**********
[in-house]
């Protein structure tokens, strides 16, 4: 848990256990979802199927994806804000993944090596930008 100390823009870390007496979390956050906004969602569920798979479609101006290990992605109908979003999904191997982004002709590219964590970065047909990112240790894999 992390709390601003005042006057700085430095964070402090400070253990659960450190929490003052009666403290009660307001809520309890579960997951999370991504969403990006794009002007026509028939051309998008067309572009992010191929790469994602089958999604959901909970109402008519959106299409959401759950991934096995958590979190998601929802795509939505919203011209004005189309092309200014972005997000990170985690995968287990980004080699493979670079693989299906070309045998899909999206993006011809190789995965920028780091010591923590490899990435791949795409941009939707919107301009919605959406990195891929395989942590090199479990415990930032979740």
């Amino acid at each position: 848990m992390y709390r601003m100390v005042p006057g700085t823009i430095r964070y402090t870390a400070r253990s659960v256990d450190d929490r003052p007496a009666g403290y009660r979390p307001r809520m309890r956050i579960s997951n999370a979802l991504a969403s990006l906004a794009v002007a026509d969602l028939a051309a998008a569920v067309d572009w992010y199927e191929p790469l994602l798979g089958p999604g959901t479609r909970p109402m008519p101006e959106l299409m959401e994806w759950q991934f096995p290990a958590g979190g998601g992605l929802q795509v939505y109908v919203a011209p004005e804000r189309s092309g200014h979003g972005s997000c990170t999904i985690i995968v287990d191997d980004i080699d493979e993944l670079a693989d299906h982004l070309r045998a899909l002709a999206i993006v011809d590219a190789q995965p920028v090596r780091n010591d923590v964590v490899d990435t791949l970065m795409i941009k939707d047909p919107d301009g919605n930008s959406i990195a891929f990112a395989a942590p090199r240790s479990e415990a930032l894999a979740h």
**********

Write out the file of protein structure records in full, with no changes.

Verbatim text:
[in-house]
């Protein structure tokens, strides 16, 4: 848990256990979802199927994806804000993944090596930008 100390823009870390007496979390956050906004969602569920798979479609101006290990992605109908979003999904191997982004002709590219964590970065047909990112240790894999 992390709390601003005042006057700085430095964070402090400070253990659960450190929490003052009666403290009660307001809520309890579960997951999370991504969403990006794009002007026509028939051309998008067309572009992010191929790469994602089958999604959901909970109402008519959106299409959401759950991934096995958590979190998601929802795509939505919203011209004005189309092309200014972005997000990170985690995968287990980004080699493979670079693989299906070309045998899909999206993006011809190789995965920028780091010591923590490899990435791949795409941009939707919107301009919605959406990195891929395989942590090199479990415990930032979740």
């Amino acid at each position: 848990m992390y709390r601003m100390v005042p006057g700085t823009i430095r964070y402090t870390a400070r253990s659960v256990d450190d929490r003052p007496a009666g403290y009660r979390p307001r809520m309890r956050i579960s997951n999370a979802l991504a969403s990006l906004a794009v002007a026509d969602l028939a051309a998008a569920v067309d572009w992010y199927e191929p790469l994602l798979g089958p999604g959901t479609r909970p109402m008519p101006e959106l299409m959401e994806w759950q991934f096995p290990a958590g979190g998601g992605l929802q795509v939505y109908v919203a011209p004005e804000r189309s092309g200014h979003g972005s997000c990170t999904i985690i995968v287990d191997d980004i080699d493979e993944l670079a693989d299906h982004l070309r045998a899909l002709a999206i993006v011809d590219a190789q995965p920028v090596r780091n010591d923590v964590v490899d990435t791949l970065m795409i941009k939707d047909p919107d301009g919605n930008s959406i990195a891929f990112a395989a942590p090199r240790s479990e415990a930032l894999a979740h």